Living With Diabetes Diabetic Recipes: Herb-Roasted Rabbit With Pomegranates, LaVonne
|Recipe Title:: Herb-Roasted Rabbit With Pomegranates|
Contributed By: LaVonne
List of Ingredients:
2 rabbits - (abt 2 lbs ea) each cut 6 pieces
1 tablespoon olive oil
3 ounces Canadian bacon minced
3 large shallots minced
2 tablespoons crushed dried rosemary
1 cup fat-free no-salt-added canned
1/4 cup dry white wine
Seeds of 1 pomegranate
Rosemary sprigs for garnish (optional)
Preheat the oven to 400 degrees. Rinse rabbit pieces and pat dry.
Heat oil over medium-high heat; add Canadian bacon and saute until browned, about 5 minutes, stirring frequently. Add shallots and continue to saute for 4 minutes, until shallots are limp. Using a slotted spoon, remove bacon mixture; drain on paper towels. Add the rabbit pieces to the skillet and saute for 5 minutes per sides until nicely browned, turning once.
Transfer rabbit pieces to a roasting pan. Top with bacon mixture and rosemary. Add chicken broth to the pan. Cover with aluminum foil and roast for 50 to 60 minutes until rabbit is tender. Arrange rabbit on a heated serving platter; keep warm.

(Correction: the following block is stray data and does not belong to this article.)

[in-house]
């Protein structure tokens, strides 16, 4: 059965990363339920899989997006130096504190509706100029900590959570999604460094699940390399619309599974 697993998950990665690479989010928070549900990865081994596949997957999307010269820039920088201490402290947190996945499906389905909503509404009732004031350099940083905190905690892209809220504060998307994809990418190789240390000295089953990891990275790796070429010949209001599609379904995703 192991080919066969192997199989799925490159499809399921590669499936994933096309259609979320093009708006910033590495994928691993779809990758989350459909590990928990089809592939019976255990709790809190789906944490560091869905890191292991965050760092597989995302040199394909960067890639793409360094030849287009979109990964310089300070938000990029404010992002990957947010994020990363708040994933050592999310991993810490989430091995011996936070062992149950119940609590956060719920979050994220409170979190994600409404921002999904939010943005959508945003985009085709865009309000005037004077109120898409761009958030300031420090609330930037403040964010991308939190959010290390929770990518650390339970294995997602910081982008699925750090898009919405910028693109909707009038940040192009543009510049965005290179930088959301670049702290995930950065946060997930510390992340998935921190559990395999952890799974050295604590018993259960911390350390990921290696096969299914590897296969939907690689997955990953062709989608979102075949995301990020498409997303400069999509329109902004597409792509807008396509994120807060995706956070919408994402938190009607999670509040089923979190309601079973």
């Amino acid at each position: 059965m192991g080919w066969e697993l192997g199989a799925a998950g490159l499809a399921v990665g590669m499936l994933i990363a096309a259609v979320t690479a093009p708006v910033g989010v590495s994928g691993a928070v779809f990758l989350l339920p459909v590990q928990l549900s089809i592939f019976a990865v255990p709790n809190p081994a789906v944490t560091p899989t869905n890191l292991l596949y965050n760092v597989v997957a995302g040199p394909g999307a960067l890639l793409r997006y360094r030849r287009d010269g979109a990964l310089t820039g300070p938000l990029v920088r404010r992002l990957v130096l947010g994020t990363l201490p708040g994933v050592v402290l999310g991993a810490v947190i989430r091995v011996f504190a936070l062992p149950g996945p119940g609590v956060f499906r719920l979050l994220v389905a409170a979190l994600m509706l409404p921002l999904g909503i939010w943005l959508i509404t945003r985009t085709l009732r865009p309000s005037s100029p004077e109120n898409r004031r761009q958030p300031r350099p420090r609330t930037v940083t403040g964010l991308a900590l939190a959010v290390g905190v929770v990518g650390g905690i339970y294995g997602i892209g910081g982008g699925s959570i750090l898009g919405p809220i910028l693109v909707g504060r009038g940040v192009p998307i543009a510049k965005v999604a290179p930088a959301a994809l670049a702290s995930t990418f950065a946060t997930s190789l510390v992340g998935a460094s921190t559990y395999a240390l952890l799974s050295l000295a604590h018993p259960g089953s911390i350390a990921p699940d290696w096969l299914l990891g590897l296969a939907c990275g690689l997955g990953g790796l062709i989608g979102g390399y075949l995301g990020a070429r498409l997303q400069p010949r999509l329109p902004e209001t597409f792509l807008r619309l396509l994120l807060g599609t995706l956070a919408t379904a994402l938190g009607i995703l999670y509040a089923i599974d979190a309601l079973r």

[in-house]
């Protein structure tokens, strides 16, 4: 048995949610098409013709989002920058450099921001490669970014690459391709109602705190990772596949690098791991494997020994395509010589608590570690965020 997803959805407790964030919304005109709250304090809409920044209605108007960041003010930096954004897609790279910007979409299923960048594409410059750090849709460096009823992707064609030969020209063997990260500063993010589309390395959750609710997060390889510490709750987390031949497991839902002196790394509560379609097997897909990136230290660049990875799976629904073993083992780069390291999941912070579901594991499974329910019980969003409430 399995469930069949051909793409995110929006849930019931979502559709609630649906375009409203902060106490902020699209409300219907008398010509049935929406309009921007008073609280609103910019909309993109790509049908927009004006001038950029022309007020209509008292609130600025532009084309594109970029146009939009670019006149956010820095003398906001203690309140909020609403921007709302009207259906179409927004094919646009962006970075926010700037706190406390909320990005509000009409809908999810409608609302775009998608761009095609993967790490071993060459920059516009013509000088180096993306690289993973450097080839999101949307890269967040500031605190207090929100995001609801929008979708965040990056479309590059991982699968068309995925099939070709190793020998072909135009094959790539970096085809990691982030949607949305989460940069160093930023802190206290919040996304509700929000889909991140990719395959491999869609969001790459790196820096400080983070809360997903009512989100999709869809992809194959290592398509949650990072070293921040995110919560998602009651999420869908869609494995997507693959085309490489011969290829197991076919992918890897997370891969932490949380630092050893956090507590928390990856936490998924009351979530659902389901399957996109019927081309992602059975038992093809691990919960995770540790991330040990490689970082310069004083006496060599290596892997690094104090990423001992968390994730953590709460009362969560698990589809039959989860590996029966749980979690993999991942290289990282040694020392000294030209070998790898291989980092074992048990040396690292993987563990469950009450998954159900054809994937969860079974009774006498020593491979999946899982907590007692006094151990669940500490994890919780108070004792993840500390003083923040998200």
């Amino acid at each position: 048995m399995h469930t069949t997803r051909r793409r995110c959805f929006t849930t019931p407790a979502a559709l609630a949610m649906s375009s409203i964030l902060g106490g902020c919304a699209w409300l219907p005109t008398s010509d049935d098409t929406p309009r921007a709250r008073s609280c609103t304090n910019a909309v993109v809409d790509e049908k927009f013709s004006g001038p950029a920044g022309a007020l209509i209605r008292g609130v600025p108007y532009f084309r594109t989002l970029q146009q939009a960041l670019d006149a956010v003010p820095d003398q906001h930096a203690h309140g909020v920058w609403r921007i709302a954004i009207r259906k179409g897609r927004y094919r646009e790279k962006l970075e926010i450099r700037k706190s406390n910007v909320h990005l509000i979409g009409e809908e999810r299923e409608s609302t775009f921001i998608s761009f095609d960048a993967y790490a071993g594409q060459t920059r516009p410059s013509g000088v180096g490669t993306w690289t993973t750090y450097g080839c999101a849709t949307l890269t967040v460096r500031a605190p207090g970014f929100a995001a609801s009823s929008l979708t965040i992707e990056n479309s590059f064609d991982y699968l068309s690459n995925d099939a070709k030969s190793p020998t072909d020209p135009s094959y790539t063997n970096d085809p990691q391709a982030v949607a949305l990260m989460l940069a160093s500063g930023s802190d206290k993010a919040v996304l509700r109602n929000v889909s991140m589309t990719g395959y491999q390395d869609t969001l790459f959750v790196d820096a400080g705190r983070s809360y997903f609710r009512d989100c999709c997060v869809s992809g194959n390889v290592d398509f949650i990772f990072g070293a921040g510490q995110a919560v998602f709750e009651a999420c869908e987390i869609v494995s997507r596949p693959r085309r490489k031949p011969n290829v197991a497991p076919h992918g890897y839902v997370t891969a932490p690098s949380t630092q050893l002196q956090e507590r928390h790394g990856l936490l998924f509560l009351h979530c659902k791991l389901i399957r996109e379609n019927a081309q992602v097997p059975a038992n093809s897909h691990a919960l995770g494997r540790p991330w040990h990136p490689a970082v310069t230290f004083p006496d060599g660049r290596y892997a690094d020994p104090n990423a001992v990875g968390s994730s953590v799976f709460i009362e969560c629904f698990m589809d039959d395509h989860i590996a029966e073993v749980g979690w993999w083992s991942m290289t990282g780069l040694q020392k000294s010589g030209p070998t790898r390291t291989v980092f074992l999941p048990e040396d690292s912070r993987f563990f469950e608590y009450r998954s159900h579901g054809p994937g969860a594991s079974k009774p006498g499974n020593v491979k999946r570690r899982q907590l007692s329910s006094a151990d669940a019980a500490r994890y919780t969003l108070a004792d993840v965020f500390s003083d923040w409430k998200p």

Place roasting pan on top of the stove and stir in dry white wine. Cook over medium-high heat, scraping up any browned bits from the bottom of the pan, until reduced by 1/3. Add pomegranate seeds and heat through. Spoon sauce and seeds over the rabbit pieces and garnish with rosemary sprigs, if desired.
Exchanges Per Serving: 3 1/2 Lean Protein.
Number of Servings: 12 servings
Nutritional Analysis: Nutrition Facts: 209 calories (39% calories from fat), 27 g protein, 9 g total fat (3.4 g saturated fat), 3 g carbohydrate, trace dietary fiber, 75 mg cholesterol, 146 mg sodium.
Main Dish ~ Casserole
Cooking / Prep Method
Posted by LaVonne on Jul 23, 2011 9:03 AM CST:
|Currently no picture of this recipe. If you fix it please take a pic and c-mail me the photo...thank you|
According to the CDC Diabetes is one of the most common chronic diseases in children and adolescents; about 151,000 people below the age of 20 years have diabetes. When diabetes strikes during childhood, it is routinely assumed to be type 1, or juvenile-onset diabetes. However, in the last 2 decades, type 2 diabetes (formerly known as adult-onset diabetes) has been reported among U.S. children and adolescents with increasing frequency.